AVMA HOD Delegate report

AVMA HOD Delegate report

Submitted by Dr. Andrew O’Carroll

Greetings from your AVMA delegates, Dr. Krueger and I. For our 2020 Winter House of Delegates (HoD) session, we traveled once again to balmy Chicago as part of the AVMA’s Veterinary Leadership conference. To read specifics about what we discussed and voted on at the meeting, please visit avma.org/about/house-delegates.

The semi-annual Veterinary Information Forum made a grand return after a brief hiatus during the summer session due to the large advocacy event which took place with HoD members on Capitol Hill in DC. In this forum, the house revisited the topics of cannabis (and CBD) and telehealth as well as initiating a conversation regarding liability with practices taking student externs and volunteers. Many thanks to all of you who responded the blast email seeking input. We both found it invaluable in guiding the discussions that took place.

Practitioners across the country are clearly frustrated about our inability to even discuss cannabis and CBD products with clients, or lack of clarity on how to discuss them. Stay tuned to MDVMA updates as there are ongoing efforts in our state to improve our ability to communicate to our clients about these products. Telehealth continues to be a growing field and, despite the near universal opinion of our field and AVMA policy effortsd, some state boards are now allowing an initial veterinary client patient relationship to be established remotely instead of requiring a physical, hands-on examination. Lastly, the topic of volunteer liability came up because of a landmark legal case in Missouri where a veterinary student was awarded with $5,000,000 after an injury sustained while volunteering for a cattle practitioner. This should not discourage anyone from taking in student externs and volunteers as AVMA’s PLIT products protect against such claims, but I encourage you to discuss this with whichever company you use for professional liability insurance.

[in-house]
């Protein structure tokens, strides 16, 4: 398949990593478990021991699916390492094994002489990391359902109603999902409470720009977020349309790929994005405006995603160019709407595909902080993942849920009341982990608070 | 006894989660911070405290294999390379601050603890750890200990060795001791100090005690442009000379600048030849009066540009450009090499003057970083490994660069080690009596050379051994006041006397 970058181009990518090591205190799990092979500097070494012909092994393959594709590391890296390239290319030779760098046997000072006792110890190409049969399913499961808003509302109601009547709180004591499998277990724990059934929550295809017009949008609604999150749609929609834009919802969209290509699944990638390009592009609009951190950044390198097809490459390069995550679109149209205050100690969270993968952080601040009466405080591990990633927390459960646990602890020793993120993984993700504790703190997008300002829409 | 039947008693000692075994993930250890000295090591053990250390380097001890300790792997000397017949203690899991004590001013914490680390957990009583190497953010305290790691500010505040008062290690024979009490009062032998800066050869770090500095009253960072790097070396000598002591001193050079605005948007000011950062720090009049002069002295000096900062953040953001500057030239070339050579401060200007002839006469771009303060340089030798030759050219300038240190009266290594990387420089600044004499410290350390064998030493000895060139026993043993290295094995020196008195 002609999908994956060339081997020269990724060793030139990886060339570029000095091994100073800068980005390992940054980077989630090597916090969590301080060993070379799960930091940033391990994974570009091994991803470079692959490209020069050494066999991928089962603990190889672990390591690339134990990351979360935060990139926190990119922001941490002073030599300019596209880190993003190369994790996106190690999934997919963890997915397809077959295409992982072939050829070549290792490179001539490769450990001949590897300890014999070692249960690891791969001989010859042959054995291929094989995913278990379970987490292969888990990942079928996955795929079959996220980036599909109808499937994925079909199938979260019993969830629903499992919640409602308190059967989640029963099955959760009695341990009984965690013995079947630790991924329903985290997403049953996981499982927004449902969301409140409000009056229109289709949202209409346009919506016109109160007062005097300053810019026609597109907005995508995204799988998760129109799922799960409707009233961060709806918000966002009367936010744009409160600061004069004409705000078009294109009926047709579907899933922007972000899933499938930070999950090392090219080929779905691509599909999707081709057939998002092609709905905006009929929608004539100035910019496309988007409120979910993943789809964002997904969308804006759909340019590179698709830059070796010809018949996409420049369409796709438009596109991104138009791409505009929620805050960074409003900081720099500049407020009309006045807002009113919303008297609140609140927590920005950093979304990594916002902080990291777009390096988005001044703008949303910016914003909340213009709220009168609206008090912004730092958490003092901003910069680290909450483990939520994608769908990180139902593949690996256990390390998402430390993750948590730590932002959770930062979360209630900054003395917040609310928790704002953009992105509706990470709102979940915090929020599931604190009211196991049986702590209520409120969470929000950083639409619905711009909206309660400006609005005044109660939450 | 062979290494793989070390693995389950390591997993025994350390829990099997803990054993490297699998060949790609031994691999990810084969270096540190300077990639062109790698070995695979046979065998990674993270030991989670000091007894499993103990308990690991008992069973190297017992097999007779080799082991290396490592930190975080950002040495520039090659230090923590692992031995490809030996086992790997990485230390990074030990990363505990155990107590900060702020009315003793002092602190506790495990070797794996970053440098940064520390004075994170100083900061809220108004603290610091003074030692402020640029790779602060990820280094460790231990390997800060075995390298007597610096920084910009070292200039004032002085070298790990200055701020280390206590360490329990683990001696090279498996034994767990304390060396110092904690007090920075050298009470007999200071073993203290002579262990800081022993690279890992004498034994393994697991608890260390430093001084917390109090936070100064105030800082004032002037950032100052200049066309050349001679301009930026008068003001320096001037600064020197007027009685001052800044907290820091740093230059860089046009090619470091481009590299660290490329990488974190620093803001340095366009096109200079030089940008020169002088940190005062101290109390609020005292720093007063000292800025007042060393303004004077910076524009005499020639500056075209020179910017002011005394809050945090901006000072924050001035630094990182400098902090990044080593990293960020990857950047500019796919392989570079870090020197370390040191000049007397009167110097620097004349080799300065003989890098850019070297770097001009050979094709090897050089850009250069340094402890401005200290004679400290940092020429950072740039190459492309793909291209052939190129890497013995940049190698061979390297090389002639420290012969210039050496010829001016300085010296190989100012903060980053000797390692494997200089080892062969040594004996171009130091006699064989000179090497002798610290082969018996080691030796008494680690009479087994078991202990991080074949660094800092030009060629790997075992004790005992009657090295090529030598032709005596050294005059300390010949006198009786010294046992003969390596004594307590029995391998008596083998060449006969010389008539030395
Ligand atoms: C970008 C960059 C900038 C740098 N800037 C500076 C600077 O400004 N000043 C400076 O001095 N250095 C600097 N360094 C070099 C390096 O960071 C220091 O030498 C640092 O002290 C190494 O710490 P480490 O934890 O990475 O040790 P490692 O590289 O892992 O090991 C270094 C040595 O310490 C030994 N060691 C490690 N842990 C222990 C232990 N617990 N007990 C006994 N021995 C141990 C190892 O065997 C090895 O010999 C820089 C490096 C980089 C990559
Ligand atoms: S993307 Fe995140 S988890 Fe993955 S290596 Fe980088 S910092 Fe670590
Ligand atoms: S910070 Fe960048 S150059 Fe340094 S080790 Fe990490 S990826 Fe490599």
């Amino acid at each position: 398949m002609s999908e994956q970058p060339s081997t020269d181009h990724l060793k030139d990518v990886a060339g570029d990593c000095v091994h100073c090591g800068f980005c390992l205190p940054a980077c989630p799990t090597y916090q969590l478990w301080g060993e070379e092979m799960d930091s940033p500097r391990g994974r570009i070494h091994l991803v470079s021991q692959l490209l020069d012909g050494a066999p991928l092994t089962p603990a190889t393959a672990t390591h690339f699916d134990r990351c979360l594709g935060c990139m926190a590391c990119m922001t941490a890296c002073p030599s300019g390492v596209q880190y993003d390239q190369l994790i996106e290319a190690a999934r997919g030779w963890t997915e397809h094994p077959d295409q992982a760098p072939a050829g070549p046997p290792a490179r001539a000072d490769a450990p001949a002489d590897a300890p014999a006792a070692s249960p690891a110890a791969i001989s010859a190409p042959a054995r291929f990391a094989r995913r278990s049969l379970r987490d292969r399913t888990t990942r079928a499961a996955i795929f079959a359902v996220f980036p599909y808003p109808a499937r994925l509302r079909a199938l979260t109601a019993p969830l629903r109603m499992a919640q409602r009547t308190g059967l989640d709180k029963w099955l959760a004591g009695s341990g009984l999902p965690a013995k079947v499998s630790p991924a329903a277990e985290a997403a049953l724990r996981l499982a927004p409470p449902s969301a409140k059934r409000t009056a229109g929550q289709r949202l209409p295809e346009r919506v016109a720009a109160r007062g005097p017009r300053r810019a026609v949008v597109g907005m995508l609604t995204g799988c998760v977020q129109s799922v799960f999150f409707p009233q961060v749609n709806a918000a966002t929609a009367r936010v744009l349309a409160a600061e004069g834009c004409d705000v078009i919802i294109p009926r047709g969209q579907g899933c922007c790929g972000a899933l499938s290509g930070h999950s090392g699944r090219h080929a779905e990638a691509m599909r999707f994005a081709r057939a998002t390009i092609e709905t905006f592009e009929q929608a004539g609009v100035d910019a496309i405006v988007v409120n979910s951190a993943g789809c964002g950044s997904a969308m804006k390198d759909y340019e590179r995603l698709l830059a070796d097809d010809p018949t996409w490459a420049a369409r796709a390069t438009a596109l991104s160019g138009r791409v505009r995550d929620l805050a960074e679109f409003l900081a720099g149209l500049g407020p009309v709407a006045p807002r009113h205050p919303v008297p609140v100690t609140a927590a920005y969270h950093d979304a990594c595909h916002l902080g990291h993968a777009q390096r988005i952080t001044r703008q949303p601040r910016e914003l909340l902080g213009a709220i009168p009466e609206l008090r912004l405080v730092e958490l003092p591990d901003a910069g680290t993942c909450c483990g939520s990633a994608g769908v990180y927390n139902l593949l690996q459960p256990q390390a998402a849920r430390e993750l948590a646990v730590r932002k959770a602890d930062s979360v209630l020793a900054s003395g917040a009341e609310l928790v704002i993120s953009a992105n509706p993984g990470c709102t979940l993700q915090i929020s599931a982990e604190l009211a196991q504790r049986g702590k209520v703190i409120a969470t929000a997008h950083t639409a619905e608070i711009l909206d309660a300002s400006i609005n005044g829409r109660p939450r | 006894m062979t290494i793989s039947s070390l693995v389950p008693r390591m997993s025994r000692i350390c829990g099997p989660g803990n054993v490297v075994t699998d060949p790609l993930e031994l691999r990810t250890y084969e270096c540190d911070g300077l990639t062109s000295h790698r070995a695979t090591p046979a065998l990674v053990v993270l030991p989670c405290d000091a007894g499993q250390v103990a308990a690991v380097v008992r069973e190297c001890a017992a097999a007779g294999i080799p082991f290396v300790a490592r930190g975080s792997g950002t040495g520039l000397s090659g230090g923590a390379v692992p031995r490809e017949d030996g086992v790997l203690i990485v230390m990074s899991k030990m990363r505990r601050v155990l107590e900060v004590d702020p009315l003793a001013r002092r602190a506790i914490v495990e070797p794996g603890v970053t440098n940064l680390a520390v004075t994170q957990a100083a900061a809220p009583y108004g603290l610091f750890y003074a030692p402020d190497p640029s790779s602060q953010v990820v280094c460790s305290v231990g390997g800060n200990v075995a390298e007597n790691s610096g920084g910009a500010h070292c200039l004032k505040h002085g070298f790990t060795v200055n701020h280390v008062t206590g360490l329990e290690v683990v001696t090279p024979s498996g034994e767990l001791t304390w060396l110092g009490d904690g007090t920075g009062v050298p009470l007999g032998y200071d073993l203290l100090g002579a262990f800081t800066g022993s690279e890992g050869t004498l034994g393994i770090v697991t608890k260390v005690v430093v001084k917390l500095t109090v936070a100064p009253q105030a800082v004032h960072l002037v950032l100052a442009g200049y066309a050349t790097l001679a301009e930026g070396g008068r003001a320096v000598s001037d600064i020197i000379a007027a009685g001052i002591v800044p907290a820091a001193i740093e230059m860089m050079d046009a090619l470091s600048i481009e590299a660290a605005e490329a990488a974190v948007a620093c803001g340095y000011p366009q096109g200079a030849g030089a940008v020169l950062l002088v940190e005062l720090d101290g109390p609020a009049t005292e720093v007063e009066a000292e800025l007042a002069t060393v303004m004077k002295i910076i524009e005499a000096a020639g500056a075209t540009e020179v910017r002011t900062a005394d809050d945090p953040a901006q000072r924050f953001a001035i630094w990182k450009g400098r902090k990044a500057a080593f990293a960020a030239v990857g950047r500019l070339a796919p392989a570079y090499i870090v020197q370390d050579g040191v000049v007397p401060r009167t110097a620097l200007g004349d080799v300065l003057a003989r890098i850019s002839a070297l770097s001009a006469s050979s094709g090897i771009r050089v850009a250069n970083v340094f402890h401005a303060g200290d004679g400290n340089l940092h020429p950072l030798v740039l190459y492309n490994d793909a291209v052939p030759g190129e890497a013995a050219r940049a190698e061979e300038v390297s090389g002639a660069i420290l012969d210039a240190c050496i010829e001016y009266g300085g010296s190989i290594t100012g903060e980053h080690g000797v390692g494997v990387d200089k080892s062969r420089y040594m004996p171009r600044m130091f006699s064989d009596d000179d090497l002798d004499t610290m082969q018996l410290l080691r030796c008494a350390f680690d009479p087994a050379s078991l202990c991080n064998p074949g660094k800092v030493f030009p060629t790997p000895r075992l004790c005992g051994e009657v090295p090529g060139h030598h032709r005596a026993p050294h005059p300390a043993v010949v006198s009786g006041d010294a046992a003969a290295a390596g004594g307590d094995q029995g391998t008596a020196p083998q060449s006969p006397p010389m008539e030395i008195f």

The HoD was presented with a variety of resolutions to vote on during this session to include policies on use of technology in veterinary medicine, cribbing in horses, microchipping of companion animals and declawing of cats. The latter was by far the most contentious and debated, as was anticipated since NY recently banned the practice and NJ may soon follow suit. The purpose of this resolution was not to change AVMA’s stance on declawing, but to make the policy more concise and less prescriptive for veterinarians in regards to how to manage post-operative pain. The AVMA’s policy and stance remains in opposition to routine declawing but firmly believes that veterinarians should have the lone authority to decide what is best for their patients.

As a reminder, AVMA has significantly expanded services available to members over the past 2 years. These include but are not limited to: their online CE academy AVMA Axon, their Direct Connect program which helps practice owners simplify and optimize their inventory purchases and AVMA Member Edge which provides discounts to a variety of businesses and stores.

Lastly, the AVMA’s Governmental Relations Division (GRD) continues to do a spectacular job looking out for the profession when it comes to Federal legislation. There are too many current and upcoming matters to list here, but the GRD is seeking assistance from members to help contact their legislators regarding certain bills like the Fairness to Pet Owners Act which would Federally mandate all veterinarians to write out all prescriptions to clients. Please visit the AVMA’s website for contact info.

As always, it is an honor to represent Maryland veterinarians in the HoD and we look forward to future feedback for this summer’s Veterinary Information Forum. Please do not hesitate to reach out if you have any concerns you wish to have presented to the AVMA.



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